|New Regimen Side effects and gaining back muscle weight
Aug 18, 2004
HI. I have been on crixivan, 3tc and Retrovir since I discovered I was + in early 2002. Results were great, undetectable V-load and T cell back to 400 from 240. I stopped my regimen in Jan 2004 till last july for many reasons, couple of them lipoatropy and lipodistrophy caused by AZT and Crixivan and some high cholesterol levels. I am a health freak and exercise regularly, my body is pretty much defined with a nice muscular tone. Recently before starting my new regimen, started loosing weight mostly muscles around my arms and legs so I talked to my doctor, we restarted my regimen on Stocrin, Epivir and Retrovir in hopes of not going through the fat deposits and the high cholesterol. The first day I took Stocrin, I felt I was high all day long, nauseated and couldn't even concentrate, so I strated taking it at night, which helped a lot! but around my 10th day I developped a very big rash which dissappeared by the 20th day and the help of some hydrocortisone. I just started my second month and all these side effects are almost gone with the exception of some high nervousness and bad temper which is still resisting and seem to take control over me sometimes. Thank God I know how to manage stress and anger, but it bugs me that I am feeling stuff like this, and I know it's because of the new medication that I am taking! I am getting better but it's a very slow process! Also, I started back serious exercising while taking some supplements like protein shakes, Coenzyme Q10, Omega 3 fatty acids, and some amino acids, but it doesn't seem to help a lot with gaining back the muscle weight I had lost (almost 5 pounds) and still having a good amount of fat around my waste which seems to be very stubborn! From what I can read and see, sometimes HIV patients need some steroids help to gain back what they lost because of the meds. I read about a steroid called STANOL that helps burning fat and Gaining back the muscle weight while taken with some Testosterone! I also read that a good dose of essential forte is necessary for the liver while on this "cycle"!!! I am asking you for your kind point of view, since I am desperate to gain back the nice size of arms and legs I had before and to remove some of the stubborn fat around my waste! and if you can give me some alternatives if you think that this kind of steroid is to be seriously avoided!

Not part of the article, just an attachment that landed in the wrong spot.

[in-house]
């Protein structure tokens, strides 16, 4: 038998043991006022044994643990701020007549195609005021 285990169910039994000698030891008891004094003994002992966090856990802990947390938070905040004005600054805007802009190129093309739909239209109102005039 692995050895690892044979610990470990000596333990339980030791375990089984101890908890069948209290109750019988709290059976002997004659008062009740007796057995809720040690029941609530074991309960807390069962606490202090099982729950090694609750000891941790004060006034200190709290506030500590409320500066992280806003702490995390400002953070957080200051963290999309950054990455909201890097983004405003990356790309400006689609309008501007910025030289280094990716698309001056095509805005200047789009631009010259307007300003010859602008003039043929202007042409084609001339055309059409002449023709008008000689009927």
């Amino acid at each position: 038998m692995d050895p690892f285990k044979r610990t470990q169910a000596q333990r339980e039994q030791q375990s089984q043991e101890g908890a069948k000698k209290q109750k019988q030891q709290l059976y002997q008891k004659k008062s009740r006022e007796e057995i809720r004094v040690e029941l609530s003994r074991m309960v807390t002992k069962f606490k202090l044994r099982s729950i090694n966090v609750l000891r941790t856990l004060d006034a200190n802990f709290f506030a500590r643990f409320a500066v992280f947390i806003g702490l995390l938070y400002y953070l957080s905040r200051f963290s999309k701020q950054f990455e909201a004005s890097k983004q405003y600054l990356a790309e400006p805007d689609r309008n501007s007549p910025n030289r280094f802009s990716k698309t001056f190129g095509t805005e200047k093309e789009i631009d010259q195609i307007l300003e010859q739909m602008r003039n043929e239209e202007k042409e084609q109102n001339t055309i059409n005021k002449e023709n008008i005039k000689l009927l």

Thanks and keep up the great support you're providing!
| Response from Dr. Conway
Thanks for your kind comments about the site.
The side effects you are having may well fade in time. However, if they don't, I would probably think about a single drug switch once your viral load is undetectable. Readers of this page will know how fond I am of such a strategy!
As for your muscle tone, good diet and exercise are the keys. I am not a big supporter of anabolic steroids of any kind, and would prefer you to speak to a trainer to discuss natural food supplements. These often give good results.
I will quote myself drom Medscape:
A small double-blind, placebo-controlled study was performed in Alabama to address a question simialr to the one you pose. Patients with evidence of 2 or more conditions (central obesity, peripheral lipoatrophy, or abnormalities of lipid or glucose metabolism) were randomized to an exercise program with or without oxandrolone for a period of 12 weeks. The program consisted of 3 weekly sessions of aerobic activity (30 minutes) with 2 other sessions of weight training. A total of 32 patients completed the study (28 men, 4 women; 16 in each arm). The use of oxandrolone led to better improvement in fitness and lean body mass, but at the expense of significant increases in cholesterol levels. The toxicity profile of the drug precludes its widespread use, especially given some of the positive benefits of the exercise program, which included improvement in obesity and overall fitness. In this era where treatment decisions are increasingly complex, especially in drug-experienced patients, it is refreshing to see that some of the things that were drummed into us as children ("Why don't you go out and play rather than sit in the basement watching television?") may be of distinct benefit to our HIV-infected patients today.
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